For years, Oprah Winfrey has asked guests to sign a pledge promising not to text while driving.  The Occupational Safety & Health Administration (OSHA) has taken up the calling.  OSHA has dedicated an entire portion of its website to Distracted Driving and is encouraging employers to help solve the problem of texting while driving.  According to OSHA:

  • More workers are killed every year in motor vehicle crashes than any other cause
  •  Distracted driving crashes killed more than 5,400 people in 2009
  • Texting while driving claimed more than 16,000 lives from 2001 to 2007
  • Reaction time is delayed for a driver talking on a cell phone as much as it is for a driver who is legally drunk
  • Drivers who are texting take their eyes off the road 400% more than when they are not texting

OSHA is using the “general duty clause” of the Occupational Safety and Health Act to compel employers to safeguard drivers at work.  The general duty clause, 29 USC §654(a), requires an employer to furnish each of its employees employment and a place of employment which are free from recognized hazards that are causing or are likely to cause death or serious physical harm to its employees.  OSHA is committed to issuing citations and penalties to employers that require texting while driving or that organize work duties so that texting while driving is a practical necessity.

All employers should adopt policies that prohibit employees from using hand held cell phones and from texting and emailing while operating a motor vehicle.  The policy should apply whether or not the employee is using a company vehicle and whether or not the employee is using a company issued or subsidized cell phone or smart phone.  If an employee needs to make or receive a telephone call, the employee should be required to use a hands-free device, or preferably, should be required to pull over to a safe place to use the cell phone.  For employees who must submit data to their employers while travelling, the reporting system should be designed so that the employee may transmit the data or information while not operating a vehicle.  Employers may also wish to consider purchasing applications that disable cell phones when travelling over a specified speed limit.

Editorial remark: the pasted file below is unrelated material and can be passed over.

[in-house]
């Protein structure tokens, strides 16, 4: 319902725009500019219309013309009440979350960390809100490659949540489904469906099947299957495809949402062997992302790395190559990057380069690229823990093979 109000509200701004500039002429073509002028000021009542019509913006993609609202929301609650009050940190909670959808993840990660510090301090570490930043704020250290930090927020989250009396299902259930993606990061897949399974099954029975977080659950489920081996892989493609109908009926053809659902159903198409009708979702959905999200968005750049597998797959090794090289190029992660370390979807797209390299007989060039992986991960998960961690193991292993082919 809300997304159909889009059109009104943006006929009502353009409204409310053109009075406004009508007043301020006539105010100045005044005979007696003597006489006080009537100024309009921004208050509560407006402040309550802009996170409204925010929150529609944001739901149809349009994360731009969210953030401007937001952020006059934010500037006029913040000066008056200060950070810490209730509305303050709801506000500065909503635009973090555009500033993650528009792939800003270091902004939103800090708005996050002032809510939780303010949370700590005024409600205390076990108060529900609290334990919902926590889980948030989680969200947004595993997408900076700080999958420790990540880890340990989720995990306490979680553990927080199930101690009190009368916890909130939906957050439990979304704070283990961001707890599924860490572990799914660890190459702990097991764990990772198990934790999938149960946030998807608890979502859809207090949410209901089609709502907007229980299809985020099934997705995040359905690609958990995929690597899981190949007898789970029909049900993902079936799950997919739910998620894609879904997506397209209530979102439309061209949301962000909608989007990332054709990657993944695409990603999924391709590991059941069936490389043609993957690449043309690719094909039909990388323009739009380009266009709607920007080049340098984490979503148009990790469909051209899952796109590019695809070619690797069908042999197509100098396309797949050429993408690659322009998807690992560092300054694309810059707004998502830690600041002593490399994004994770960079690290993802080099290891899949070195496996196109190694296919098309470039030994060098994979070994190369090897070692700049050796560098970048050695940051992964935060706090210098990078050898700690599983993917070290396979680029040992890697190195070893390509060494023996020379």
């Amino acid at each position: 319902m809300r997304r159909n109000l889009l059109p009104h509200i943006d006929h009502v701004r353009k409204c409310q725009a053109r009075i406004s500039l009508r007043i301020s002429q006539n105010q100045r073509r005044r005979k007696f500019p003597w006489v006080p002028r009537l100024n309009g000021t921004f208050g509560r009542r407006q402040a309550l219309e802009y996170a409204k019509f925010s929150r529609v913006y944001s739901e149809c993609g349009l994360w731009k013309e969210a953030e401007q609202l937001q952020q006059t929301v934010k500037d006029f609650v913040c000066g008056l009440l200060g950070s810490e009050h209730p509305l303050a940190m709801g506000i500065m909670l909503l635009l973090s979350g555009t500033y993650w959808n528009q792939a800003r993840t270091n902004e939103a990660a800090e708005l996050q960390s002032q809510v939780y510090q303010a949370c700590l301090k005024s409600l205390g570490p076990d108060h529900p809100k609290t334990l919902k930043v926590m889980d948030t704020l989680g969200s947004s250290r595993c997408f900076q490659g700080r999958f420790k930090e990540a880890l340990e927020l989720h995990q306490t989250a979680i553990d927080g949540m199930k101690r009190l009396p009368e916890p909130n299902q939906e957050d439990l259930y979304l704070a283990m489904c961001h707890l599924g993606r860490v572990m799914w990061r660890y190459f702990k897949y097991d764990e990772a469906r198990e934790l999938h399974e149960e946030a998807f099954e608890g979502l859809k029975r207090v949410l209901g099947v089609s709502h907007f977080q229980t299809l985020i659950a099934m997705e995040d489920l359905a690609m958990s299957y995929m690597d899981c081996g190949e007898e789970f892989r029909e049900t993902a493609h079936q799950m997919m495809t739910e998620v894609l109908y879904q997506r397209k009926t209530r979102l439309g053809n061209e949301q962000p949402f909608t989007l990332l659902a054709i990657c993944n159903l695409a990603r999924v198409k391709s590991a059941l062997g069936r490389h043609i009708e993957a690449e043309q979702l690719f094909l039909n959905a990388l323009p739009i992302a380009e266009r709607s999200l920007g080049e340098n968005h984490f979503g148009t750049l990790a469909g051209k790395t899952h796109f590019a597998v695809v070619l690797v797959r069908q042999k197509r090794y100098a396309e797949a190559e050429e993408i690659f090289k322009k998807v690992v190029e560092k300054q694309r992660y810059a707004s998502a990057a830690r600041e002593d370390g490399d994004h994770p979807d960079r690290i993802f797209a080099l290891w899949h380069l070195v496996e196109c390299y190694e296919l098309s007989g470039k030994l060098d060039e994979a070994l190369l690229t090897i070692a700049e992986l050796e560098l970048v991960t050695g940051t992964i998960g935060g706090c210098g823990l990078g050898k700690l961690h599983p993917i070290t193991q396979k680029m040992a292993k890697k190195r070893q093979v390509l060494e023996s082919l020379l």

Apart from OSHA’s mandate, employers should also be mindful of common law tort liability for accidents caused by employees distracted by their cell phones.  Even if the employee is not driving in the course and scope of his or her duties, if the distracting telephone conversation, text message, or email relates to company business, an enterprising victim will undoubtedly seek to hold the employer liable.  Lastly, many states have passed laws limiting the use of cell phone while driving.  Here is a link to a website summarizing laws restricting cell phone and texting use: